Microsoft kills Windows SteadyState

Windows SteadyState, long favored by small organizations with PCs shared by guest users, just got the axe

Windows SteadyState is a handy tool for managing stand-alone PCs in public venues that cater to a motley crew of guest users. In a recent, terse announcement, Microsoft pulled the plug: "SteadyState will be phased out effective December 31, 2010. Microsoft will no longer support Windows SteadyState after June 30, 2011."

Thousands of libraries, small organizations, nonprofits, Internet cafés, schools, and admins who support Windows computers available to the general public are up the ol' creek without a PC paddle. Even large organizations with pools of publicly available PCs that aren't connected to the corporate network have come to rely on SteadyState.

[ Master your security with InfoWorld's interactive Security iGuide. | Stay up to date on the latest security developments with InfoWorld's Security Central newsletter. ]

Microsoft's free Windows SteadyState lets admins lock down Windows PCs, without the overhead inherent in establishing a domain. Instead, SteadyState runs on an individual PC, not over a network. It includes the ability to wipe changes to a PC's hard drive clean and start all over with a specific configuration every time Windows reboots.

SteadyState caches all of the writes made to the PC's boot drive. The administrator can have SteadyState clear the cache every time the PC reboots, restoring the PC to its original state. Downloaded Windows updates get special dispensation; they aren't zapped when the cache refreshes.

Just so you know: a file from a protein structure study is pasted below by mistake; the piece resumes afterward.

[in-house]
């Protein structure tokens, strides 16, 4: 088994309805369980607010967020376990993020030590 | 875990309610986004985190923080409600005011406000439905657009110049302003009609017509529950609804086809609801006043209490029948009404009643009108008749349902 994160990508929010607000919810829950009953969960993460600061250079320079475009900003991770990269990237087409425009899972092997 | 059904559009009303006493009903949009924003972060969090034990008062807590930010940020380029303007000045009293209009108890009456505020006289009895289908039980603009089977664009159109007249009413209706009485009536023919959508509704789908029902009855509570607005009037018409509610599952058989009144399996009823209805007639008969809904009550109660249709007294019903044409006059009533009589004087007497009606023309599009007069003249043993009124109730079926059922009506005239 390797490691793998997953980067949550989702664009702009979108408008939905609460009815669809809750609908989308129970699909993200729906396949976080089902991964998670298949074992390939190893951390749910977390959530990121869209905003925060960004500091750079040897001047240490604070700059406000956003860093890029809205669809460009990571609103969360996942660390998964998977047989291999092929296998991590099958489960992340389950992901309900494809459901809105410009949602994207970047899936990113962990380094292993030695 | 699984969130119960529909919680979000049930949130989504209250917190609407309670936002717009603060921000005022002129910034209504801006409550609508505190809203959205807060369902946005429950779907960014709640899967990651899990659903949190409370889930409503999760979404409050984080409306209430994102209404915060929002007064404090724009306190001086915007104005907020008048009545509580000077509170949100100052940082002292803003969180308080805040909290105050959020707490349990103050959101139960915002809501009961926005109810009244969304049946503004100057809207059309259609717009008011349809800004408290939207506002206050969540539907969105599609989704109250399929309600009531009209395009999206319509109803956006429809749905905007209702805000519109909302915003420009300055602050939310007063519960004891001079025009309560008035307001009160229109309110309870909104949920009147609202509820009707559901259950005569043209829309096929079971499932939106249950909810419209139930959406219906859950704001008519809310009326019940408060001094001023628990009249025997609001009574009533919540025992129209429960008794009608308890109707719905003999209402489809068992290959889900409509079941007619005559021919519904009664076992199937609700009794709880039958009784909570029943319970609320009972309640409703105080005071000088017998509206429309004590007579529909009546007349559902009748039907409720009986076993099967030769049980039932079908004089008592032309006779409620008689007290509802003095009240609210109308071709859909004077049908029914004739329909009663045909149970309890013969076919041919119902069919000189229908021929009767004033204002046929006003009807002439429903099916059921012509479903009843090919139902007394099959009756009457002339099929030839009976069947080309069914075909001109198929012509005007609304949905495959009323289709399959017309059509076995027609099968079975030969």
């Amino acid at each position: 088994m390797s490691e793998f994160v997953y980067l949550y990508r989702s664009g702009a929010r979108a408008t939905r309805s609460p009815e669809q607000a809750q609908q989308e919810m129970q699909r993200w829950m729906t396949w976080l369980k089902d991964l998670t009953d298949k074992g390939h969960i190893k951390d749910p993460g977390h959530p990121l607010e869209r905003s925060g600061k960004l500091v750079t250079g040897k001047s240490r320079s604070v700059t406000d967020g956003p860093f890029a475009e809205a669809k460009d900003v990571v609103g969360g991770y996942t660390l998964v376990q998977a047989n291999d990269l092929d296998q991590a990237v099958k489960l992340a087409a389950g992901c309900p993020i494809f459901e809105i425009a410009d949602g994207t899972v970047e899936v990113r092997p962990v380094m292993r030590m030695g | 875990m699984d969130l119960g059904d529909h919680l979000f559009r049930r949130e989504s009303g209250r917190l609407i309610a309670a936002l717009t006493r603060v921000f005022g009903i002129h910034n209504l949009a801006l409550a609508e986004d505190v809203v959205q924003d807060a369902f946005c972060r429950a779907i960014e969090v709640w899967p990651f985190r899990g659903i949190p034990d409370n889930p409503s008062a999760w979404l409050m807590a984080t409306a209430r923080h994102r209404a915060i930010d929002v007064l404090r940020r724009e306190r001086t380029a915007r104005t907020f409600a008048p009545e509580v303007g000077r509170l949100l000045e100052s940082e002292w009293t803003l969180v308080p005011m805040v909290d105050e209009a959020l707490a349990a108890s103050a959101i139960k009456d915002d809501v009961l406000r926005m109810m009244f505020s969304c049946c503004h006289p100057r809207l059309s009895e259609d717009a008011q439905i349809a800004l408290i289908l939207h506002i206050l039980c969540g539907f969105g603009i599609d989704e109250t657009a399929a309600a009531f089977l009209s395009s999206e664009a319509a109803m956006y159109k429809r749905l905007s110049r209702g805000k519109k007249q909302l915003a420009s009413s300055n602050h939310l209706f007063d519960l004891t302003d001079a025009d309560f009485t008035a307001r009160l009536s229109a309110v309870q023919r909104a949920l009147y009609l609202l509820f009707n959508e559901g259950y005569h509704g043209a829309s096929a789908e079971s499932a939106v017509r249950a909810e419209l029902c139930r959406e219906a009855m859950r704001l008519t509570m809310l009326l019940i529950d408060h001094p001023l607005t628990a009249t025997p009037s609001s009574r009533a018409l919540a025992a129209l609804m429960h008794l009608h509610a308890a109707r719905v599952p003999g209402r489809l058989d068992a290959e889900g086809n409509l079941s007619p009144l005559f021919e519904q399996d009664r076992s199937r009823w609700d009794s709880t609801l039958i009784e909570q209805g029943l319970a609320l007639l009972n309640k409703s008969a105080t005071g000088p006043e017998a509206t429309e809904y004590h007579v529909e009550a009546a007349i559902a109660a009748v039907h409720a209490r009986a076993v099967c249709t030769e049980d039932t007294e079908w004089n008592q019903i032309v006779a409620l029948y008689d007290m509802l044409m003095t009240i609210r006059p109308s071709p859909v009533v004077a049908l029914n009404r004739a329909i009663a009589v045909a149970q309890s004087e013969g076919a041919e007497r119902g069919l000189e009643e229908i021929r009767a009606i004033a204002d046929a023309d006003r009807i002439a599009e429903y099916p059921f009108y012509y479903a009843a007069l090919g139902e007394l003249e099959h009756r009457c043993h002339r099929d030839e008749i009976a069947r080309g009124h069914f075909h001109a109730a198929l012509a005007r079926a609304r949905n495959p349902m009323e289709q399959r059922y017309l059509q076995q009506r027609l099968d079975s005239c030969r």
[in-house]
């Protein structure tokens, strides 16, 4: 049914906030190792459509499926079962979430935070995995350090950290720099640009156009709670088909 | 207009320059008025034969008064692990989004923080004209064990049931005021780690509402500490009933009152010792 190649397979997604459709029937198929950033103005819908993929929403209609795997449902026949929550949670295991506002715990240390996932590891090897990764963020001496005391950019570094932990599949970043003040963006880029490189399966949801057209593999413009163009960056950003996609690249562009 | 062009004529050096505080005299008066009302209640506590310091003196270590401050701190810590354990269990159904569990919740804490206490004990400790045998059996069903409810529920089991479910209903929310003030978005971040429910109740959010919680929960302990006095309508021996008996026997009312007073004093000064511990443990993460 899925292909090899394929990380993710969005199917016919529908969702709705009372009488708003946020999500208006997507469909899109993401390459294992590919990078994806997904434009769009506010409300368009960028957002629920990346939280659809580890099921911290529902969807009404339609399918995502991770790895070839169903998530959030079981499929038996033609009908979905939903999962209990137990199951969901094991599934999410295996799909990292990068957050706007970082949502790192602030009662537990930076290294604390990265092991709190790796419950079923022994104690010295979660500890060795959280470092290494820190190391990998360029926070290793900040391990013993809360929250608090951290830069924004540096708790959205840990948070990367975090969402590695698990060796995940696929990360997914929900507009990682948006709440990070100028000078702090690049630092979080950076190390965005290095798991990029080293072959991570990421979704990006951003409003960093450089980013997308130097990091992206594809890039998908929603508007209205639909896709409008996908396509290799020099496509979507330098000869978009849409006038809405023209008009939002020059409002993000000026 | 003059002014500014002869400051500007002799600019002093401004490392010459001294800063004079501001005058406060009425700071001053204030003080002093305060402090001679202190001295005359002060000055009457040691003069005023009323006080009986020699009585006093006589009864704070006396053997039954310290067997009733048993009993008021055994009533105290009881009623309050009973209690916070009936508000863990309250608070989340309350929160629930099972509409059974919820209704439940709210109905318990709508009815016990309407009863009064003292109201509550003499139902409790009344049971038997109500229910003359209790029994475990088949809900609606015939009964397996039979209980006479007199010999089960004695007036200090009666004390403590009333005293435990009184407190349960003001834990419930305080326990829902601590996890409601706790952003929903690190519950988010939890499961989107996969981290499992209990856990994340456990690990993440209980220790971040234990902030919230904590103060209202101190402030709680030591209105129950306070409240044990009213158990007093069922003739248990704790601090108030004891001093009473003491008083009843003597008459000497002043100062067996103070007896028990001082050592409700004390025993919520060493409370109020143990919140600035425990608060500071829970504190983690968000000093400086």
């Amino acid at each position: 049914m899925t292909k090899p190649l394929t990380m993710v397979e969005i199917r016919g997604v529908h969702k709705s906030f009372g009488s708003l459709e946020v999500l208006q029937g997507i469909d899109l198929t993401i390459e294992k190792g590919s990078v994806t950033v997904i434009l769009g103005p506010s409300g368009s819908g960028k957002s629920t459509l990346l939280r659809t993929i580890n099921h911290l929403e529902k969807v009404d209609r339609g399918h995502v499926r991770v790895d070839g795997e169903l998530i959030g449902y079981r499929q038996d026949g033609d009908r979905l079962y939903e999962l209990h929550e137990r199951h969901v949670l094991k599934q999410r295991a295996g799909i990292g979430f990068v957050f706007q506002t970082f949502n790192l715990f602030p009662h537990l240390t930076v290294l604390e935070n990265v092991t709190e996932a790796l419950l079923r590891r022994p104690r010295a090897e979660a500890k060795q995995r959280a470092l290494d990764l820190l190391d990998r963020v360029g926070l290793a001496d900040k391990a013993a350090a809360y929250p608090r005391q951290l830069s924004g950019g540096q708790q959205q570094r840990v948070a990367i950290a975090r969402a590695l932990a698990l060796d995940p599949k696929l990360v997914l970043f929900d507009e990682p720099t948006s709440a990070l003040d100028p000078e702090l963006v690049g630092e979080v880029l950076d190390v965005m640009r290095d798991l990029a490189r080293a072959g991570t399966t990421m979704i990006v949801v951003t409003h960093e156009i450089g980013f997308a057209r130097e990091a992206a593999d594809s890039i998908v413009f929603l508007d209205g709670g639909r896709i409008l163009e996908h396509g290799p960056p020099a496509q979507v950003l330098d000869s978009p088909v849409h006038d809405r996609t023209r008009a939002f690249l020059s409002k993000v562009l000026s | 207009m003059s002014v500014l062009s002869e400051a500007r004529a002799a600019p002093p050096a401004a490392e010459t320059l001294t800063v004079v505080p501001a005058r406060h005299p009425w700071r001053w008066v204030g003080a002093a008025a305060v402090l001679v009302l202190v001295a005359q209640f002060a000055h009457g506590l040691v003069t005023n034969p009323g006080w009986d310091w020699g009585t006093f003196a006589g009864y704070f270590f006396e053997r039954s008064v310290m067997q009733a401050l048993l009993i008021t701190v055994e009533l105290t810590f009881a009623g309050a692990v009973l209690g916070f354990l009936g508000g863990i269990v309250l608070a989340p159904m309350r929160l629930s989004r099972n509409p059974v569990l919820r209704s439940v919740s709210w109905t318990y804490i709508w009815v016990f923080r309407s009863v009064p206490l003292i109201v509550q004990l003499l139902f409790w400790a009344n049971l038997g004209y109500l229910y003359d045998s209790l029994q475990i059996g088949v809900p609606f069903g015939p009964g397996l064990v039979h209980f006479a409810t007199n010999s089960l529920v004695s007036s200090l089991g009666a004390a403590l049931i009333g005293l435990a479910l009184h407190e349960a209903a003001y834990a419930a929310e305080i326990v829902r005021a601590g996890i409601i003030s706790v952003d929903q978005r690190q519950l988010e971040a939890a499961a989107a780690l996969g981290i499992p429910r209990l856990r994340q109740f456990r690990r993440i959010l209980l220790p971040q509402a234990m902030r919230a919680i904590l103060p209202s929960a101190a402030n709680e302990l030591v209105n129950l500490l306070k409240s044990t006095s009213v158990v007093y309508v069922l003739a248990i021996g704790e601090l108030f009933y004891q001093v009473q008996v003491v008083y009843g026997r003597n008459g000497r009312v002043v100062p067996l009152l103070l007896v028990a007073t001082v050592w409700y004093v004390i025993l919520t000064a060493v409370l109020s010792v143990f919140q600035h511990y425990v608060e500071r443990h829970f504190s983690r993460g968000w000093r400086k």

The program's settings allow the administrator to restrict access to many parts of Windows: the Registry Editor, Task Manager, adding or removing printers, burning CDs or DVDs, and much more. Internet Explorer can be blocked or limited to specific sites. Specific programs can also be blocked, either for specific users or for all users. An administrator can even hide entire hard drives, making them inaccessible. Users can be allotted a maximum number of opportunities they're allowed to access the machine, and an administrator can force a reboot after a specific amount of time. Pretty slick.

Sound too good to be true? Or at least too good to be free? There's a reason why Microsoft has been giving this one away.

SteadyState grew out of the U.S. Libraries Program from the Bill & Melinda Gates Foundation. The U.S. Libraries Program provided more than 60,000 PCs to 11,000 libraries during 2001 to 2003. Those "Gates PCs," as they were known, came with lockdown software called the Public Access Security Tool (PAST). When the Gates Foundation dropped support of PAST in 2004, Microsoft picked up with the Shared Computer Toolkit in 2005, which begat SteadyState in 2007.

SteadyState 2.5, the last version, was released two years ago. Microsoft never added Windows 7 to SteadyState's repertoire, nor did SteadyState support any 64-bit version of Windows. And now SteadyState is officially an orphan.

If you use SteadyState, it'll keep working after the end of the year -- Microsoft just won't support you any more. Even the support forum is scheduled to disappear next June.

If you're looking for alternatives, I know of two. Faronics Deep Freeze costs $45 per PC for a one-year package. HDGUARD takes a more hard-drive-centric approach to the problem, from $34 per PC.

This article, "Microsoft kills Windows SteadyState," was originally published at Get the first word on what the important tech news really means with the InfoWorld Tech Watch blog.

Copyright © 2010 IDG Communications, Inc.

How to choose a low-code development platform